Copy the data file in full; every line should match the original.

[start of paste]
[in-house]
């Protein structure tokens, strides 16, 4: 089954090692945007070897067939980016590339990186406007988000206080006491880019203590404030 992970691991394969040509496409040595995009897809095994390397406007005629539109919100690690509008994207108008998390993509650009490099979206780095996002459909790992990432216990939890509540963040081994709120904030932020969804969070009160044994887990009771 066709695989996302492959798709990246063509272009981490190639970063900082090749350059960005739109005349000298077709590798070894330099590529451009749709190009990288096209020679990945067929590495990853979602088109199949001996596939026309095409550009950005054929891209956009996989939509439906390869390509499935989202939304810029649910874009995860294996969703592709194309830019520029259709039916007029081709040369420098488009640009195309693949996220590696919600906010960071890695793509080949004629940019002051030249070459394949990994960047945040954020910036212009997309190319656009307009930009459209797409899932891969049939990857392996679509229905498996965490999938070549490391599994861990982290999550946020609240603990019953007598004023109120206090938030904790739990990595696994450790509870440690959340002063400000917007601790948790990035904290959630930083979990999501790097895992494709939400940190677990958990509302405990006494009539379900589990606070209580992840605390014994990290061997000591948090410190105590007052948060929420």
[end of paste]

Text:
[in-house]
């Protein structure tokens, strides 16, 4: 089954090692945007070897067939980016590339990186406007988000206080006491880019203590404030 992970691991394969040509496409040595995009897809095994390397406007005629539109919100690690509008994207108008998390993509650009490099979206780095996002459909790992990432216990939890509540963040081994709120904030932020969804969070009160044994887990009771 066709695989996302492959798709990246063509272009981490190639970063900082090749350059960005739109005349000298077709590798070894330099590529451009749709190009990288096209020679990945067929590495990853979602088109199949001996596939026309095409550009950005054929891209956009996989939509439906390869390509499935989202939304810029649910874009995860294996969703592709194309830019520029259709039916007029081709040369420098488009640009195309693949996220590696919600906010960071890695793509080949004629940019002051030249070459394949990994960047945040954020910036212009997309190319656009307009930009459209797409899932891969049939990857392996679509229905498996965490999938070549490391599994861990982290999550946020609240603990019953007598004023109120206090938030904790739990990595696994450790509870440690959340002063400000917007601790948790990035904290959630930083979990999501790097895992494709939400940190677990958990509302405990006494009539379900589990606070209580992840605390014994990290061997000591948090410190105590007052948060929420």